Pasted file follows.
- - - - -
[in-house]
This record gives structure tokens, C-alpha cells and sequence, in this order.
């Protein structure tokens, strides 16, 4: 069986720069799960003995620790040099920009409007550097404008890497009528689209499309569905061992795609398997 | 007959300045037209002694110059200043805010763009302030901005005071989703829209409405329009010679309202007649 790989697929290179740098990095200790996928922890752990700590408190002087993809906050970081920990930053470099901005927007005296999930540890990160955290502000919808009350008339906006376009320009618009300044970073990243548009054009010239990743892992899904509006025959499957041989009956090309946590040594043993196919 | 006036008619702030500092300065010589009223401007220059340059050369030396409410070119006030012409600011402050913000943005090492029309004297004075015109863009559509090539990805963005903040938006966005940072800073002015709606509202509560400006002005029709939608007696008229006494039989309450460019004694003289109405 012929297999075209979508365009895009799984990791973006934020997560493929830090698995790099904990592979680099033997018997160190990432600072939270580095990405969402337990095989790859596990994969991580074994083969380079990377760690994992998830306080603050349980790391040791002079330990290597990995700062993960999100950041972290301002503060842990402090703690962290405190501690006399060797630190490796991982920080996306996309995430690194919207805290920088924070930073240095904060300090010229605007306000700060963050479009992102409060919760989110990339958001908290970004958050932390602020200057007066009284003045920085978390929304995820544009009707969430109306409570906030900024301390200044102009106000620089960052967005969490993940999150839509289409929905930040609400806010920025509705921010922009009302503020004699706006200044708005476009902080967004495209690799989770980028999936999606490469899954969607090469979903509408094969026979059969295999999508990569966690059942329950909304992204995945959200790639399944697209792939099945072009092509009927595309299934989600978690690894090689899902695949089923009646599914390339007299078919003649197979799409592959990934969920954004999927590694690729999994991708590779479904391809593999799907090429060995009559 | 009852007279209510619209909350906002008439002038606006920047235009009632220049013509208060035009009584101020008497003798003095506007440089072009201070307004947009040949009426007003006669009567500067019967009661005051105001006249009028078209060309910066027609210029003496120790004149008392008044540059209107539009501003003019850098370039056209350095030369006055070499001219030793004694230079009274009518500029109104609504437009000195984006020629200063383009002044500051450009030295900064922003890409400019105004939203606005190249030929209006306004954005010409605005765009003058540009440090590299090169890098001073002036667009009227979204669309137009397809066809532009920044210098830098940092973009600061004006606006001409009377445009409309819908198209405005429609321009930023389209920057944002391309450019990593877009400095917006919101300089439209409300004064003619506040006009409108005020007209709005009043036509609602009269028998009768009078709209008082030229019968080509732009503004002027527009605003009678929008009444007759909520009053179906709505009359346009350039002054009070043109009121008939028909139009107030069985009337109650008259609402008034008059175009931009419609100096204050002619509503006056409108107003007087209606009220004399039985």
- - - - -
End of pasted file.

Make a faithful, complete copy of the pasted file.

[in-house]
This record gives structure tokens, C-alpha cells and sequence, in this order.
């Protein structure tokens, strides 16, 4: 069986720069799960003995620790040099920009409007550097404008890497009528689209499309569905061992795609398997 | 007959300045037209002694110059200043805010763009302030901005005071989703829209409405329009010679309202007649 790989697929290179740098990095200790996928922890752990700590408190002087993809906050970081920990930053470099901005927007005296999930540890990160955290502000919808009350008339906006376009320009618009300044970073990243548009054009010239990743892992899904509006025959499957041989009956090309946590040594043993196919 | 006036008619702030500092300065010589009223401007220059340059050369030396409410070119006030012409600011402050913000943005090492029309004297004075015109863009559509090539990805963005903040938006966005940072800073002015709606509202509560400006002005029709939608007696008229006494039989309450460019004694003289109405 012929297999075209979508365009895009799984990791973006934020997560493929830090698995790099904990592979680099033997018997160190990432600072939270580095990405969402337990095989790859596990994969991580074994083969380079990377760690994992998830306080603050349980790391040791002079330990290597990995700062993960999100950041972290301002503060842990402090703690962290405190501690006399060797630190490796991982920080996306996309995430690194919207805290920088924070930073240095904060300090010229605007306000700060963050479009992102409060919760989110990339958001908290970004958050932390602020200057007066009284003045920085978390929304995820544009009707969430109306409570906030900024301390200044102009106000620089960052967005969490993940999150839509289409929905930040609400806010920025509705921010922009009302503020004699706006200044708005476009902080967004495209690799989770980028999936999606490469899954969607090469979903509408094969026979059969295999999508990569966690059942329950909304992204995945959200790639399944697209792939099945072009092509009927595309299934989600978690690894090689899902695949089923009646599914390339007299078919003649197979799409592959990934969920954004999927590694690729999994991708590779479904391809593999799907090429060995009559 | 009852007279209510619209909350906002008439002038606006920047235009009632220049013509208060035009009584101020008497003798003095506007440089072009201070307004947009040949009426007003006669009567500067019967009661005051105001006249009028078209060309910066027609210029003496120790004149008392008044540059209107539009501003003019850098370039056209350095030369006055070499001219030793004694230079009274009518500029109104609504437009000195984006020629200063383009002044500051450009030295900064922003890409400019105004939203606005190249030929209006306004954005010409605005765009003058540009440090590299090169890098001073002036667009009227979204669309137009397809066809532009920044210098830098940092973009600061004006606006001409009377445009409309819908198209405005429609321009930023389209920057944002391309450019990593877009400095917006919101300089439209409300004064003619506040006009409108005020007209709005009043036509609602009269028998009768009078709209008082030229019968080509732009503004002027527009605003009678929008009444007759909520009053179906709505009359346009350039002054009070043109009121008939028909139009107030069985009337109650008259609402008034008059175009931009419609100096204050002619509503006056409108107003007087209606009220004399039985």